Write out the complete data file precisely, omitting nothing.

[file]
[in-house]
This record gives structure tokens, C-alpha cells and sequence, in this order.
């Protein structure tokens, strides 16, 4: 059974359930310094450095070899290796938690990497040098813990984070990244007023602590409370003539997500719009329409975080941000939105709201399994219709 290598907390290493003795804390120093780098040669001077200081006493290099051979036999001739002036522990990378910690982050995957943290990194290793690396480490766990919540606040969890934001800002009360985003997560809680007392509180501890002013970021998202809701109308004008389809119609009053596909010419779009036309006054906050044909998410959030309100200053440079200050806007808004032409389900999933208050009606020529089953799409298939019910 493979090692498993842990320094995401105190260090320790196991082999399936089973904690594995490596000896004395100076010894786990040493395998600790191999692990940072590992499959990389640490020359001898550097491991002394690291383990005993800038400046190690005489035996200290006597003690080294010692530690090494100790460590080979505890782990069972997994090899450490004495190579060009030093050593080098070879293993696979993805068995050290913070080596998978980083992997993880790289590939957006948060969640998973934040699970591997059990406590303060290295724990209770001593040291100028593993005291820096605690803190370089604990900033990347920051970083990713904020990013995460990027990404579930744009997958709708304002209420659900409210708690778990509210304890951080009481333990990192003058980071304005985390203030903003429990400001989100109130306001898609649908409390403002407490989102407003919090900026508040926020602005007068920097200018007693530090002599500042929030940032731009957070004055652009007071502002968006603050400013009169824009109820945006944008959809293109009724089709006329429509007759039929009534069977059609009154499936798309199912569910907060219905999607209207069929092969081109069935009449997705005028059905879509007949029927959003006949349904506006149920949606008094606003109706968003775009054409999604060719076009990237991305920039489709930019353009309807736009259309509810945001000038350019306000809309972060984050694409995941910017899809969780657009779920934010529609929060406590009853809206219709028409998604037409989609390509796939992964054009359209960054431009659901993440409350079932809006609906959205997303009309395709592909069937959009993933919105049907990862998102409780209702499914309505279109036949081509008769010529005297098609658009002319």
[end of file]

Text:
[in-house]
This record gives structure tokens, C-alpha cells and sequence, in this order.
């Protein structure tokens, strides 16, 4: 059974359930310094450095070899290796938690990497040098813990984070990244007023602590409370003539997500719009329409975080941000939105709201399994219709 290598907390290493003795804390120093780098040669001077200081006493290099051979036999001739002036522990990378910690982050995957943290990194290793690396480490766990919540606040969890934001800002009360985003997560809680007392509180501890002013970021998202809701109308004008389809119609009053596909010419779009036309006054906050044909998410959030309100200053440079200050806007808004032409389900999933208050009606020529089953799409298939019910 493979090692498993842990320094995401105190260090320790196991082999399936089973904690594995490596000896004395100076010894786990040493395998600790191999692990940072590992499959990389640490020359001898550097491991002394690291383990005993800038400046190690005489035996200290006597003690080294010692530690090494100790460590080979505890782990069972997994090899450490004495190579060009030093050593080098070879293993696979993805068995050290913070080596998978980083992997993880790289590939957006948060969640998973934040699970591997059990406590303060290295724990209770001593040291100028593993005291820096605690803190370089604990900033990347920051970083990713904020990013995460990027990404579930744009997958709708304002209420659900409210708690778990509210304890951080009481333990990192003058980071304005985390203030903003429990400001989100109130306001898609649908409390403002407490989102407003919090900026508040926020602005007068920097200018007693530090002599500042929030940032731009957070004055652009007071502002968006603050400013009169824009109820945006944008959809293109009724089709006329429509007759039929009534069977059609009154499936798309199912569910907060219905999607209207069929092969081109069935009449997705005028059905879509007949029927959003006949349904506006149920949606008094606003109706968003775009054409999604060719076009990237991305920039489709930019353009309807736009259309509810945001000038350019306000809309972060984050694409995941910017899809969780657009779920934010529609929060406590009853809206219709028409998604037409989609390509796939992964054009359209960054431009659901993440409350079932809006609906959205997303009309395709592909069937959009993933919105049907990862998102409780209702499914309505279109036949081509008769010529005297098609658009002319």